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Candle in a Bottle Experiment #440
Grade Level(s): 1-2, 3-5, 6-8
By: Robert Krampf

I also got a chance to spend some time chatting with the education staff at the museum. While we were swapping ideas for fun science, we took a close look at an old, and often misunderstood experiment.


To try this, you will need:

A pan or bowl that has a flat bottom
a candle
aluminum foil
a lighter
a large, glass bottle


Start by lighting the candle and letting some of the melted wax drip onto the center of the pan. Quickly set the base of the candle into the liquid wax, so the candle will stay in place. Add about an inch of water to the pan.

Now comes the fun, and the time when you need to observe very carefully. Turn the glass bottle upside down, so that the opening is at the bottom. Place the bottle over the candle and set it down into the water.

Watch what happens. After a short time, the candle goes out and the water rises into the jar. As we have seen in the past, the water does not rise into the jar because we are burning up the oxygen. As the oxygen burns, it combines with carbon from the candle wax to form carbon dioxide, which takes up the same amount of space as the oxygen. To see what is really happening, we need to repeat the experiment and watch very closely. Also, by using a very large bottle, things are slowed down a bit, making it easier to see what is happening.

As soon as the bottle is in the water, you should see air bubbling out. Very quickly, the bubbles will stop, and the water will start to rise into the jar. About the same time, the candle flame will start to get smaller, and after a few seconds, it will go out. The water will continue to rise for another few seconds.

If the old explanation were true and burning up the oxygen was causing the water to rise, we would expect the water to start rising as soon as the bottle was in the water, and it would stop rising as soon as the candle went out. Instead, the first thing we see is air coming out of the bottle. The candle flame is heating the air, causing it to expand. As the air around the flame gets bigger, it pushes some of the air out of the bottle. That is where the bubbles are coming from.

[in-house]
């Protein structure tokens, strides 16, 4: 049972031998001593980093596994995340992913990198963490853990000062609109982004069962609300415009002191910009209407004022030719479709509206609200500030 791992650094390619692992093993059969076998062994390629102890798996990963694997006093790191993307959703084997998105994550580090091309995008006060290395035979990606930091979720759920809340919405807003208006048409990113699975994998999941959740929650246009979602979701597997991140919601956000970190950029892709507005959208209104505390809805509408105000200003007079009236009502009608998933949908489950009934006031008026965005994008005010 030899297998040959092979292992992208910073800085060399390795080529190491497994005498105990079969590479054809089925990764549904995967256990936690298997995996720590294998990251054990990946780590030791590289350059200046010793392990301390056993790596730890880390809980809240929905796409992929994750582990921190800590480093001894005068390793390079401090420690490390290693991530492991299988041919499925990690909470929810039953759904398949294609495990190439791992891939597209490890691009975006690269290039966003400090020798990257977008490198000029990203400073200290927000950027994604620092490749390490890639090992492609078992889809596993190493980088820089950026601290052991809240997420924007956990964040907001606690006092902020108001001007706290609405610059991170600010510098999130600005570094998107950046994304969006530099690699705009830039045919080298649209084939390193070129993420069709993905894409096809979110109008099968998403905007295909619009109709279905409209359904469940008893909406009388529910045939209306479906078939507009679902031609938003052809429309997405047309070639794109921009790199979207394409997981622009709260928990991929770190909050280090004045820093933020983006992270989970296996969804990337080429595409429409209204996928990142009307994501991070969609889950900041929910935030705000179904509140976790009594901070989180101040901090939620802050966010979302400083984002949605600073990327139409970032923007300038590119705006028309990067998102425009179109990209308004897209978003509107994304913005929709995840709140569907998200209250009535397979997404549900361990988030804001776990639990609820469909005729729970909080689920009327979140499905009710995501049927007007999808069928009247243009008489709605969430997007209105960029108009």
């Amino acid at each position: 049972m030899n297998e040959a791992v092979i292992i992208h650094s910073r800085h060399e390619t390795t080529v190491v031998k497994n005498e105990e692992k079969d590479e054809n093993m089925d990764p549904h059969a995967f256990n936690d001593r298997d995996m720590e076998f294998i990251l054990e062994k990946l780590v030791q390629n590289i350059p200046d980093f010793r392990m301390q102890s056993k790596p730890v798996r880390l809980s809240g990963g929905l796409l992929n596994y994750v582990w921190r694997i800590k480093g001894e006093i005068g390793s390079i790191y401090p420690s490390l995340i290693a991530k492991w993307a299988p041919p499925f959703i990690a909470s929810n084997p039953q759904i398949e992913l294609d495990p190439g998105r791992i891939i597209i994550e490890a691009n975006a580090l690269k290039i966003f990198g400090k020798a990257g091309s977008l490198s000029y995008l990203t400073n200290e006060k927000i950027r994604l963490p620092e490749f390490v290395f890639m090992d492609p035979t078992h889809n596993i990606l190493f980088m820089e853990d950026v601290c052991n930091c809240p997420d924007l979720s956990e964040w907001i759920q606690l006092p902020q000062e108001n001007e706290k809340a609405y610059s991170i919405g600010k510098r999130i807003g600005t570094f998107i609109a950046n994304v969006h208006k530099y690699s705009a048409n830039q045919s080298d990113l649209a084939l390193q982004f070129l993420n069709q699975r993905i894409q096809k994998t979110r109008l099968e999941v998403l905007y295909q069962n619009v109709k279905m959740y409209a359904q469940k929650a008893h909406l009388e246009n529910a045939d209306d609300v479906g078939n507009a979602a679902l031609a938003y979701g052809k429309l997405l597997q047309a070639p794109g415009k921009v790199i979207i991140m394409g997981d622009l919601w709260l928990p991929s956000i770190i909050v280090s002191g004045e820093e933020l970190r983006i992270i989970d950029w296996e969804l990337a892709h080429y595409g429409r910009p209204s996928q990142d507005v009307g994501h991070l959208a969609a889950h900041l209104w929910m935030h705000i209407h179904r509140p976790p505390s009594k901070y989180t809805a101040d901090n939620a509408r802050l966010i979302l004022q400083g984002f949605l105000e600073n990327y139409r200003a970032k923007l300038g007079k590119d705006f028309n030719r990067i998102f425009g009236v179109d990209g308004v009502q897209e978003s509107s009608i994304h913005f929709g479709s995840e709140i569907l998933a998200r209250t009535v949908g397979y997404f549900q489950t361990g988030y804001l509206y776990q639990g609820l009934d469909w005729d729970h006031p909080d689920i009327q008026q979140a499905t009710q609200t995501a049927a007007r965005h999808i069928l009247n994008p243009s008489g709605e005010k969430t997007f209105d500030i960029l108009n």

The next part is tricky, and it took using the large bottle and some thought to figure it out. The candle is burning, and the water begins to rise into the bottle. If the candle is still heating the air, shouldn't the air still be expanding and bubbling out of the bottle?

Think about what is happening inside the bottle. The candle is heating the air around the flame. That hot air expands, but it also rises. As the heated air rises to the top, it comes in contact with the glass bottle. The glass absorbs some of the heat, causing the air to cool, and get smaller again. As the hot air spreads out, it comes in contact with more and more of the glass bottle. Quickly you reach a point where the glass is cooling more air than the candle is heating. At that point, the water will begin to climb into the bottle.

Then the candle starts to run low on oxygen. As the flame gets smaller, it is heating even less air, so the water rises faster. When the oxygen level is low enough, the flame will go out. At that point, if "burning up the oxygen was the reason for the rising water, it should stop rising at this point. Instead, it rises faster, as the air in the bottle continues to cool.

If you could capture all the air that bubbled out of the bottle at the start, and put it back into the bottle, you would have the same amount of gas that you had when you started. Heating made it expand and cooling made it contract, but the amount of gas is still pretty much the same.

From Robert Krampf's Science Education Company

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